Story and photographs by Steven Meckler
When I was in middle school, I had a dream in which I was walking around framing things I saw with a little black frame in my mind’s eye. The next day I asked my parents to buy me a camera. Little did I know this would be the beginning of my life’s work.
A friend taught me how to process film and make prints in his basement. We’d also go out and photograph together and I seemed to have a knack for it, so I kept doing it. I didn’t take a photography class until the summer before my senior year of college. But I’d been framing and shooting all that time. Even now what I love most about photography is the doing of it.
Photography is about looking and really seeing. I look at something and by closing one eye or tilting my head a little bit, the image changes. In painting, you have a blank canvas and you add to it. When you photograph, you have the whole world and your job is to isolate an element of it or eliminate a part of it or to choose a part of it. You’re composing.
When you combine your esthetic with your technical skill to photograph people of different cultures, you essentially tell a story. In that way, the photographer has some things in common with the folklorist.
Listening and observing
I create a lot of portraits, both in the studio and on location. A portrait is a document of a moment in time. Creating a successful image requires a combination of appropriate composition, good lighting, and the right moment. The more you know about or understand your subject, the easier it is to bring those elements together to say something essential about your subject.
You have to care about your subject. You could be a great photographer with all the technique in the world, but if you don’t care about your subject your photos will reflect that and come up short.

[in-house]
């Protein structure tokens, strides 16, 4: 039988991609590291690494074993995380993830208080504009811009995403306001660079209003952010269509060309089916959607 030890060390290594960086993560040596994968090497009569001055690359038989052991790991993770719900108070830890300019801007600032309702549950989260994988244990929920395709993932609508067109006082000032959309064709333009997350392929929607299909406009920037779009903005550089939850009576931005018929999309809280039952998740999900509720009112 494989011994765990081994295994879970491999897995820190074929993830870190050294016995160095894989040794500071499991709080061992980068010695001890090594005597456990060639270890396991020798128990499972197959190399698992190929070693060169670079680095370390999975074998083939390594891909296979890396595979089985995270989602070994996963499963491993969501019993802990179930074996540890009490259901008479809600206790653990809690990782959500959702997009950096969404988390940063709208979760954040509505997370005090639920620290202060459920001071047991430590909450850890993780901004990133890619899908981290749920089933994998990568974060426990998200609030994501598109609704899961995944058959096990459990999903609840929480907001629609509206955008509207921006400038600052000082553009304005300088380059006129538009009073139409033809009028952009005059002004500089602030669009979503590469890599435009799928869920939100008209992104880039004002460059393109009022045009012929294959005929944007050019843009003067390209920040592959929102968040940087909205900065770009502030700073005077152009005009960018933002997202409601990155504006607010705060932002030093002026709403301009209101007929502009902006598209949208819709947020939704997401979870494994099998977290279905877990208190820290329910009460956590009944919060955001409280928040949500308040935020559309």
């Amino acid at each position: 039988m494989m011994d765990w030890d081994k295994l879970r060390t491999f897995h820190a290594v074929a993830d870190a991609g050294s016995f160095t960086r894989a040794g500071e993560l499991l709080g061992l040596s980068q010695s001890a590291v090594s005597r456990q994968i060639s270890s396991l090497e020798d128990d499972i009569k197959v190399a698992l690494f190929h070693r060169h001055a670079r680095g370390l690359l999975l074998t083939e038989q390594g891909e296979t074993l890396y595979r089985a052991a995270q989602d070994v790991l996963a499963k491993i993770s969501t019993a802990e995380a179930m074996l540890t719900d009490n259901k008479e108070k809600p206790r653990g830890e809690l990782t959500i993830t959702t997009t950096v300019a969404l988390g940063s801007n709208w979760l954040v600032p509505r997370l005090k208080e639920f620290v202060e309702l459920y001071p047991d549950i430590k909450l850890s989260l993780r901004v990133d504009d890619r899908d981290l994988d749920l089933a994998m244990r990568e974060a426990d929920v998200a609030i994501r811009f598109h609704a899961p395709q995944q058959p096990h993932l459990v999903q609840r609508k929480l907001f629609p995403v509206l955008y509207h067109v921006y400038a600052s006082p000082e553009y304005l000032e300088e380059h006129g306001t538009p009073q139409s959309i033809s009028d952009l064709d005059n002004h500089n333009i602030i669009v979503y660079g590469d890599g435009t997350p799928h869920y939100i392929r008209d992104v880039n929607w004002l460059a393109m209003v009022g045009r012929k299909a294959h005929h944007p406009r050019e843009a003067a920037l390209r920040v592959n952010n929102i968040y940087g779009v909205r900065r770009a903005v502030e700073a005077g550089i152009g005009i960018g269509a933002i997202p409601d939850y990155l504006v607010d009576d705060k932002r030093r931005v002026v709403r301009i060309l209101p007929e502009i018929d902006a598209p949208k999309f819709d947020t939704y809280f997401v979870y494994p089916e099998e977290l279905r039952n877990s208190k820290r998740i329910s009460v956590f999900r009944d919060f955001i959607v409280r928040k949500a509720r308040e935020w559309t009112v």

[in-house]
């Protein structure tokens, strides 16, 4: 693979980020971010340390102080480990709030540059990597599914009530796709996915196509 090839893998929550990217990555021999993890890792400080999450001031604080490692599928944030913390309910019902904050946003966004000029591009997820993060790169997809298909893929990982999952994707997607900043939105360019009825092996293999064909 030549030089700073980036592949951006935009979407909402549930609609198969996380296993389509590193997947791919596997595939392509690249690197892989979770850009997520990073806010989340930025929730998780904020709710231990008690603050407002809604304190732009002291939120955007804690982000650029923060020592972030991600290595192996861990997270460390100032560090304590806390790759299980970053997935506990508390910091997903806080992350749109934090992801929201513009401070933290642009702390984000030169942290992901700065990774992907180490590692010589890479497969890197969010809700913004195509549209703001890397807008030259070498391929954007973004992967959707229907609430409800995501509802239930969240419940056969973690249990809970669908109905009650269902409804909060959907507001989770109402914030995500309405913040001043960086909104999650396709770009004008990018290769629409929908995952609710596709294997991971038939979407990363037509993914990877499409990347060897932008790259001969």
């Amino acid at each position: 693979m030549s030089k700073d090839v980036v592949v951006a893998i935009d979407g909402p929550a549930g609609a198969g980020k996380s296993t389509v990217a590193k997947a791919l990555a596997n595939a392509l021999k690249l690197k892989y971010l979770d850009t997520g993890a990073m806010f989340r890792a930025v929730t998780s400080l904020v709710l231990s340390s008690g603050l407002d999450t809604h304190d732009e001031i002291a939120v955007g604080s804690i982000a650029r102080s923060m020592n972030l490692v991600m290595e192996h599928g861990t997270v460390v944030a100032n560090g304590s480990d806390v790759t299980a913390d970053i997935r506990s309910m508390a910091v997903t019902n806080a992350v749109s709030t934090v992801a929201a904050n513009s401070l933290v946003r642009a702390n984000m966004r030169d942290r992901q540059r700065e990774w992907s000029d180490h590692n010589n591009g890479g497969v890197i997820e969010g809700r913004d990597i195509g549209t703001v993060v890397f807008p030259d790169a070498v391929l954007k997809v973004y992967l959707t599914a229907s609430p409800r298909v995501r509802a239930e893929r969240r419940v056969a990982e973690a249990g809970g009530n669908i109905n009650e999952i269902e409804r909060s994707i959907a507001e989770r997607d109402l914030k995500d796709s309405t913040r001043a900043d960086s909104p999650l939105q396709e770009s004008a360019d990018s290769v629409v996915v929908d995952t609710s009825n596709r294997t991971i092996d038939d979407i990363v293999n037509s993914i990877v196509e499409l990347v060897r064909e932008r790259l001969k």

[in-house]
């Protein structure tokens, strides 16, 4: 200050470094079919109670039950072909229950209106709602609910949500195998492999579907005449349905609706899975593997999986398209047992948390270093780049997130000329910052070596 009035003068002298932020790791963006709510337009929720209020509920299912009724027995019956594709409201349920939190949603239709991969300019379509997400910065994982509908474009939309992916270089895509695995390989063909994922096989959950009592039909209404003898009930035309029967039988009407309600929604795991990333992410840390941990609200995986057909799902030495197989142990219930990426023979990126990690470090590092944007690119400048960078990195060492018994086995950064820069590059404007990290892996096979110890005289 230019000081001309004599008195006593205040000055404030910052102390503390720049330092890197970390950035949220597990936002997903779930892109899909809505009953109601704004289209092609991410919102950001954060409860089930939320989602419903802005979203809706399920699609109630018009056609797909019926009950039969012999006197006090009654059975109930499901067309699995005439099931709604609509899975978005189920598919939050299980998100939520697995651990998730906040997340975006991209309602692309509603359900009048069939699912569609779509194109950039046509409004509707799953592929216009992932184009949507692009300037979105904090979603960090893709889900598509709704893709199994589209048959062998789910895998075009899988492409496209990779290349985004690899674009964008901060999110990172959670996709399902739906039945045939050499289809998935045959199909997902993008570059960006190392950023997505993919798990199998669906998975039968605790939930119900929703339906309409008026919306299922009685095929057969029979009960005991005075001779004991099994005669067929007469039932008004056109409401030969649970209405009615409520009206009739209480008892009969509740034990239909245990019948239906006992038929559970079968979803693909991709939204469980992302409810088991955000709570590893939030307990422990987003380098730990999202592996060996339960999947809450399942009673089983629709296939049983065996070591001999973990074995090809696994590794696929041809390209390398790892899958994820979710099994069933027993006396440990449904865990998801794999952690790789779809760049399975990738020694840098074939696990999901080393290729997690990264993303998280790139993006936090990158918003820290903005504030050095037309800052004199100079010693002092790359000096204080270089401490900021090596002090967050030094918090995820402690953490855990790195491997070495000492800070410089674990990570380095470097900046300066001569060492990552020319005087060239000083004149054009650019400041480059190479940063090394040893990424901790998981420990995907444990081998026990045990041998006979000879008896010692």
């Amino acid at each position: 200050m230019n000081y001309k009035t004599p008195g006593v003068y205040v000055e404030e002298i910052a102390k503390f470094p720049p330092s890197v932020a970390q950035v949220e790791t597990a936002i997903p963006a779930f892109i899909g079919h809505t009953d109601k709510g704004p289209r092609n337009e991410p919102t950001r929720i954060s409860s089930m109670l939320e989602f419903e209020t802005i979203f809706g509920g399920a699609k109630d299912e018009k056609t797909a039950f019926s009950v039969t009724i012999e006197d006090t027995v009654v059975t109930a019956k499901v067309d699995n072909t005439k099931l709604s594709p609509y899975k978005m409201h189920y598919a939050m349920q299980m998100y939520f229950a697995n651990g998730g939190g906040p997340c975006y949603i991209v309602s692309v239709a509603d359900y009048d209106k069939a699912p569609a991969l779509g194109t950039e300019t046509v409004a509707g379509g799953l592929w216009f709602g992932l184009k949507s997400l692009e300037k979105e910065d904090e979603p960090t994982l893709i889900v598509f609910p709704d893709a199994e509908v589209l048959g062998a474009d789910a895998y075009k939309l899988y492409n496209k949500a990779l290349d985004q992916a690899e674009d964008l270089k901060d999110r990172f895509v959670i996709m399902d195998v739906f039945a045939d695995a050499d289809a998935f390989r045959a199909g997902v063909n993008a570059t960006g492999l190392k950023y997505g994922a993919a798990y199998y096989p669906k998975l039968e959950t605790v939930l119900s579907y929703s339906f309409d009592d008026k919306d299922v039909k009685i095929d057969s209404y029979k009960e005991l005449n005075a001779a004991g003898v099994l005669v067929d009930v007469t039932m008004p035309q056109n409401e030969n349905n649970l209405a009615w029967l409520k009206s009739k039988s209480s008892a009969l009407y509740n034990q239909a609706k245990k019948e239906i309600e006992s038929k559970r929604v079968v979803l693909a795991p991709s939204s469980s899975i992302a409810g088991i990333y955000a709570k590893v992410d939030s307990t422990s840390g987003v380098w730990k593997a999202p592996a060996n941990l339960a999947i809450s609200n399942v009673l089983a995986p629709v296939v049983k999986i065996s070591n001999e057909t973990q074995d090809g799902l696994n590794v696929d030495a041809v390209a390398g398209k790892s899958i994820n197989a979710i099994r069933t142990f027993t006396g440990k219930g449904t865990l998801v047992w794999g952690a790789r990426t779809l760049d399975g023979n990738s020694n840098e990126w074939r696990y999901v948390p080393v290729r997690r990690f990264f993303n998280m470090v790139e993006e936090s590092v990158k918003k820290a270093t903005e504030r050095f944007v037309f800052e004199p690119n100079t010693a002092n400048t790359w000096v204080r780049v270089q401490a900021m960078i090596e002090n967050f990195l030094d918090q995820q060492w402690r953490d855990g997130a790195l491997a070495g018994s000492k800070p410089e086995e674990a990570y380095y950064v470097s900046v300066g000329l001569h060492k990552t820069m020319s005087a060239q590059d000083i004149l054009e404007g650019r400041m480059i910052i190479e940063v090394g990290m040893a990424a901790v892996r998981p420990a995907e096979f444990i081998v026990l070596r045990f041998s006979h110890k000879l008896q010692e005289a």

What I’ve learned over the years is that to make a successful portrait, I need to get as much info from the person I’m photographing as I can. I often interview people first, even for just two or three minutes, to learn something about them, to know something of their story. The more I know, the more I can infuse into the image. Sometimes I ask people to bring an object or a simple prop. Or we choose a location that is significant to them or has interesting visual elements.
Many years ago, I did a project about interesting professions. I called the head priest at San Xavier Mission, but before he let me photograph him, he wanted to meet me. He shared later that he had met some rude photographers in the past and wanted to vet me as a person. We met and talked about my work. That was about creating a relationship. He did to me what I usually do first. But I loved that. It helped me and it helped him.
I start observing people the minute I meet them. Before a studio portrait session, I leave a few things undone. This is because people are always rushing in from somewhere else. They’re almost always out of breath. I let them acclimate while I get the last things ready. But I look at them while they’re waiting. People stand a certain way. They sit a certain way. I’ll observe that. “Stand like that in front of the camera,” I’ll say. The idea is to bring out what feels natural to them.
Paying attention and paying respect
Photographing events like Tucson Meet Yourself (TMY) is, for me, an opportunity to “find” photos. That happens when all the technical elements come together with the right moment.